Most of the Senate retirement announcements have come and gone, as Senate campaign officials tend to push members to step aside early in the cycle. However, House members generally don’t reveal their intentions until about a year before the elections.
For now, a dose of weak fundraising showings from the first three months of the midterm cycle offer clues as to which members could be considering the end of their congressional tenures. Whether they actually plan to retire likely won’t be known for some time, but the lack of motivation in fundraising will continue to feed speculation about some members’ political futures. Full story
Running a congressional campaign can be expensive. But it’s rare for House members to spend almost as much as they raised in the first quarter of a two-year election cycle.
Still, a few incumbents achieved this feat during the first three months of this year, according to a CQ Roll Call review of their fundraising reports.
Here’s a selection of “big spender” House members in the first quarter: Full story
Updated 12:05 p.m. | Former South Carolina Gov. Mark Sanford is set to appear in court this week, facing accusations that he trespassed on his ex-wife’s property in early February, according to The Associated Press.
The news comes as he enters the final weeks as the GOP nominee in a special election against Democrat Elizabeth Colbert Busch. Continued drama in one of the messiest divorces in modern politics will add another layer of complication in his attempt at a political comeback.
But Sanford will have an outlet to make his case — television.
Democratic sources who track media buying tell CQ Roll Call that the Sanford campaign and the South Carolina Republican Party have 1,000 points (a major television buy worth $90,000 to $100,000) reserved in the Savannah, Ga., and Charleston, S.C., media markets. It is set to begin Wednesday and last through April 22. Full story
President Barack Obama’s budget proposal to trim Social Security benefits has intensified liberal angst over his controversial nonprofit advocacy group, Organizing for Action.
OFA’s announcement last week that it had collected just $4.9 million, the vast majority of it from small donors giving $250 or less, may help assuage critics who have cast the group as an unrestricted money magnet. But Obama’s budget proposal to give Social Security recipients smaller cost-of-living increases “puts OFA on a collision course with many of its own grass-roots volunteers,” CQ Weekly reports this week.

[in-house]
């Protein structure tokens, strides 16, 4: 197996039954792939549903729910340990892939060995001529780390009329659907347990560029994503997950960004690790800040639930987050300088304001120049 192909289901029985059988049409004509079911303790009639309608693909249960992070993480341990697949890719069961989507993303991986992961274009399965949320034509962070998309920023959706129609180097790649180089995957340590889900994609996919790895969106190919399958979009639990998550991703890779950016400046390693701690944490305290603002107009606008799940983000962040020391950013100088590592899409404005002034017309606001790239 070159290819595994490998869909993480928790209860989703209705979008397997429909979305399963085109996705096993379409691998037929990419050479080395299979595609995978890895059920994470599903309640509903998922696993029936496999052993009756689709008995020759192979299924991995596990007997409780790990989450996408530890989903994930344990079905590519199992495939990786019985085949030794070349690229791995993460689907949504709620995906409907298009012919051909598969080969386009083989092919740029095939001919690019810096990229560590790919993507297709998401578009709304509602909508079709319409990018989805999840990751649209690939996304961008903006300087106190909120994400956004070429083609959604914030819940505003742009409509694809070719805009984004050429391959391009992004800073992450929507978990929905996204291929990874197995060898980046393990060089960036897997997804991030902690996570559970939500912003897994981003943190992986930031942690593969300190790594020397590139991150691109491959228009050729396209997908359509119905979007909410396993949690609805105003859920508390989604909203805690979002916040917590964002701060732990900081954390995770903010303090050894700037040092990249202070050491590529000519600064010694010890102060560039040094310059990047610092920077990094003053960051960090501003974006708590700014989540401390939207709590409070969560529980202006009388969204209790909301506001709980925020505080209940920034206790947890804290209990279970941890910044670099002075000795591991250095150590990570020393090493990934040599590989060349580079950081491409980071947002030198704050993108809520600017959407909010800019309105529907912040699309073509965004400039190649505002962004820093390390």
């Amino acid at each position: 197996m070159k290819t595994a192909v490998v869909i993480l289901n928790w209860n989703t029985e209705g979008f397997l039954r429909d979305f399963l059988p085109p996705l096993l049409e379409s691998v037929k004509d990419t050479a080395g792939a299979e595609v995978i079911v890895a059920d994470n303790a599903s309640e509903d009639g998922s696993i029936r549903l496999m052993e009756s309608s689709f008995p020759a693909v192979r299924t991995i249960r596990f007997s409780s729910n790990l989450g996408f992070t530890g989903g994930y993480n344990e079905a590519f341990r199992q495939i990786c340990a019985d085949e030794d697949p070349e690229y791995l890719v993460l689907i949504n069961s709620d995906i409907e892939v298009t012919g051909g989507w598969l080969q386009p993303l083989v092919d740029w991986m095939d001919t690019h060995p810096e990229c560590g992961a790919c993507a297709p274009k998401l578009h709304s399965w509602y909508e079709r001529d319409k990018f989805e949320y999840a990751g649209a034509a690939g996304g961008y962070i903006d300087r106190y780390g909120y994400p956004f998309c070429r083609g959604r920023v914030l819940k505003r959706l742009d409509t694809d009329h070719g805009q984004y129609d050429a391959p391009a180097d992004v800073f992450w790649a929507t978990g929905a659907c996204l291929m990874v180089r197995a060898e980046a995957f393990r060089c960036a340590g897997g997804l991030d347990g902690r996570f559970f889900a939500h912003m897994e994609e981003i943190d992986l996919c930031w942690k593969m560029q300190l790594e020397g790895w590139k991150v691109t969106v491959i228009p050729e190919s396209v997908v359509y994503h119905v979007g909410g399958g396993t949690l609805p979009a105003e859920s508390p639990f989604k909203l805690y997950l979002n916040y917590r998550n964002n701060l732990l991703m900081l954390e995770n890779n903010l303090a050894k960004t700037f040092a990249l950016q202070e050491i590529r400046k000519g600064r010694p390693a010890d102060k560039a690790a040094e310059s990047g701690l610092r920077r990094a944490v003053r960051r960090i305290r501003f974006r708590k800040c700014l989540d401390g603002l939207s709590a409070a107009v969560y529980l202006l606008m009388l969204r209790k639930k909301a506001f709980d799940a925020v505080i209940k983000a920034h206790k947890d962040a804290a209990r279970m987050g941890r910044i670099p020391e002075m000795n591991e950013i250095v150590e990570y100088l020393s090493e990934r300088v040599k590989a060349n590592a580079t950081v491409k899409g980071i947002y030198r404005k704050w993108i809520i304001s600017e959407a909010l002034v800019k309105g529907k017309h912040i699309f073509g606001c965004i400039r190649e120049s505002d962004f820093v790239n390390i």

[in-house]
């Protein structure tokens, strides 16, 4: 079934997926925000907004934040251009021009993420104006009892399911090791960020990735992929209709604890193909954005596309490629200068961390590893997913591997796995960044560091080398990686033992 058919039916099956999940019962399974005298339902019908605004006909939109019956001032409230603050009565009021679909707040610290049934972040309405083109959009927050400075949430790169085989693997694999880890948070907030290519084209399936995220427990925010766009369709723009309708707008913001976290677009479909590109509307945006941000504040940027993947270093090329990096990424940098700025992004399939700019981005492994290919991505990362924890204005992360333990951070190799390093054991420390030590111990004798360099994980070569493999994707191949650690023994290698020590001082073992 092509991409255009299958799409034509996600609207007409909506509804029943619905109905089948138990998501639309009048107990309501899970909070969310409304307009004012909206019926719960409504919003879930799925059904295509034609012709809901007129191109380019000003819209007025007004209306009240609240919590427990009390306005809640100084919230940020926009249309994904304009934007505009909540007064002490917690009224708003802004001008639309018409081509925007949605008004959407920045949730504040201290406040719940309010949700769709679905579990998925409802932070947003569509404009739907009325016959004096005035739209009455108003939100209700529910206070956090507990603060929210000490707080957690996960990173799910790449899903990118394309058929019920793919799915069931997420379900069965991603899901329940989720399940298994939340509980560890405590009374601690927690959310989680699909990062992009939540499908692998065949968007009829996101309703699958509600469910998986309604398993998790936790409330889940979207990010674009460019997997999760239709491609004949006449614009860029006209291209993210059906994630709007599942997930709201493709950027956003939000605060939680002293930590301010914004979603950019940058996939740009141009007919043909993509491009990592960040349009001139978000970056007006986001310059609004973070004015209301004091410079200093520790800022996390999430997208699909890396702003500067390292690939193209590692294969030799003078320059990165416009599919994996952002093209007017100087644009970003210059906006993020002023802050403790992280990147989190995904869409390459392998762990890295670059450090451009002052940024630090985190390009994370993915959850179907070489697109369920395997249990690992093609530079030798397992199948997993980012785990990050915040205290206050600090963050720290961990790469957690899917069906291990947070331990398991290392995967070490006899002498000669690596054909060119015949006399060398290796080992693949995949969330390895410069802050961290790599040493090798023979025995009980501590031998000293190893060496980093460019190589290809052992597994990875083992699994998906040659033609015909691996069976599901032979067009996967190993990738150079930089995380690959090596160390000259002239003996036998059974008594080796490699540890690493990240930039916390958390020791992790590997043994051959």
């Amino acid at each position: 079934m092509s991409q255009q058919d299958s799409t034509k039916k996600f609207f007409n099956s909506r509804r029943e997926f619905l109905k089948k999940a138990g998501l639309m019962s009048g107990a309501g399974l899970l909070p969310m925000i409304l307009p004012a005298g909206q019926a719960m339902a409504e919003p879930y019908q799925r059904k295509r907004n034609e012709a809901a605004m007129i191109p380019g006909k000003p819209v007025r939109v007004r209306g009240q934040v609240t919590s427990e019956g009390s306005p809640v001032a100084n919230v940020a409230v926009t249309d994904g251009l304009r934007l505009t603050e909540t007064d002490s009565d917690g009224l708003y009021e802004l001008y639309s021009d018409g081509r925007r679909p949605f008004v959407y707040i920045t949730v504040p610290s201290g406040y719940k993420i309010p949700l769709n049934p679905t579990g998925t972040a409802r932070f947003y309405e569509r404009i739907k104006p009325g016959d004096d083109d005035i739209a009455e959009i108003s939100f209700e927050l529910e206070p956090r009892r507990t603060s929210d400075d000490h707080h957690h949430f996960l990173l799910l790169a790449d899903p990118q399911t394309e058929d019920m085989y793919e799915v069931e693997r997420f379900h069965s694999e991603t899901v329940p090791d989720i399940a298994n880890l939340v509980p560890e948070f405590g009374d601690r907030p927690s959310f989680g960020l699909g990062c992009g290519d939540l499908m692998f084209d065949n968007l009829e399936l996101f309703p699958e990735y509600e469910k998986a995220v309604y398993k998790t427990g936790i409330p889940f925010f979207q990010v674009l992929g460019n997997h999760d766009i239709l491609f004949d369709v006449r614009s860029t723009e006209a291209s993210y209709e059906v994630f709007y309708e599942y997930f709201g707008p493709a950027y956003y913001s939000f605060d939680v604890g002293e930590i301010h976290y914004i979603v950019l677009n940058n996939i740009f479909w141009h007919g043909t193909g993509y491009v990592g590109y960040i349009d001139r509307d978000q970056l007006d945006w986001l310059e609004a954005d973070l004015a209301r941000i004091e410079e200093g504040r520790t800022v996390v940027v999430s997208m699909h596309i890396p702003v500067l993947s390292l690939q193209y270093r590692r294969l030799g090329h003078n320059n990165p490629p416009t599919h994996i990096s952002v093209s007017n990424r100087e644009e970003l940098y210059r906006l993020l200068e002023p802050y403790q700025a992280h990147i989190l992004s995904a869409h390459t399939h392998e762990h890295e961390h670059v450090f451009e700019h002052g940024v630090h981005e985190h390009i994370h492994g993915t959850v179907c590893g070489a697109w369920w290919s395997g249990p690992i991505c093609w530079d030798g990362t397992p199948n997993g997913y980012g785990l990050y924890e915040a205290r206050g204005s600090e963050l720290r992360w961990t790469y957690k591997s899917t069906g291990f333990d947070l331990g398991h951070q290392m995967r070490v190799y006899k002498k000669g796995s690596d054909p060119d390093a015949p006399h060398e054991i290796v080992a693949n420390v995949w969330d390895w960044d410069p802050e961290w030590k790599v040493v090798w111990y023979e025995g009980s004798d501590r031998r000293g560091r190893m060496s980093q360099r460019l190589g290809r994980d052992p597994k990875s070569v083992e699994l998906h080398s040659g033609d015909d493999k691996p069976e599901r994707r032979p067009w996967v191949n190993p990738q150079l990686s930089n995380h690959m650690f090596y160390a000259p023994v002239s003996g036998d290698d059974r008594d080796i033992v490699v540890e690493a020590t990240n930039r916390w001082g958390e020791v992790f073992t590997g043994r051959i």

“I think this fight over the budget is going to be a real truth-telling moment about Organizing for Action and what it’s going to be,” said Becky Bond, political director of the liberal activist group Credo, which with several progressive groups delivered 2.3 million signatures rejecting the plan to the White House last week. “The people who volunteered to re-elect President Obama overwhelmingly oppose cuts to Social Security.”
The key question for OFA will be whether it becomes a volunteer-driven, bottom-up organization, or a top-down mouthpiece for White House policy. If Obama continues to push for entitlements changes, many Democrats’ disenchantment with OFA will inevitably grow.
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April 16, 2013
Updated 4:00 p.m. | There were some dynamo fundraising reports filed by Monday’s deadline. And then there were some duds.
The first quarter of an election cycle is traditionally an opportunity for candidates to flex their fundraising muscles, but it also offers a glimpse at which incumbents may be vulnerable or even considering retirement.
Now that the first reports of the 2014 midterm cycle are in, here’s a quick look at some of the House and Senate candidates who performed well in the first three months of fundraising and those who may have to hustle more going forward: Full story
Rep. Gary Peters, D-Mich., reported the strongest first-quarter fundraising numbers of all of the federal candidates eyeing retiring Democratic Sen. Carl Levin’s seat.
First-quarter fundraising reports for members of Congress were due on Monday. Peters raked in more than his potential GOP Senate rivals — Reps. Mike Rogers and Justin Amash — combined. However, Rogers maintains a large cash-on-hand advantage. Full story
A top GOP recruit to challenge Sen. Mark Begich of Alaska is worried the turmoil roiling the state Republican Party is putting him and other potential candidates at a distinct disadvantage.
Lt. Gov. Mead Treadwell, who is actively exploring a bid for Senate, said the state party is way behind its Democratic counterparts when it comes to opposition research and rapid response — two of its key responsibilities with no challenger currently in the race.
“The Republican Party at this point is not yet doing what it should be doing — no matter who the Republican candidate is going to be — to be prepared for a campaign battle,” Treadwell said in a phone interview. Full story
Hilltop Public Solutions will name Craig Hughes, a top Colorado Democratic consultant, as its newest partner Tuesday.
Hughes, who served as Sen. Michael Bennet’s 2010 campaign manager in Colorado, is part of Hilltop’s expansion into the Western states. The firm recently hired operatives from Montana and Oregon. Full story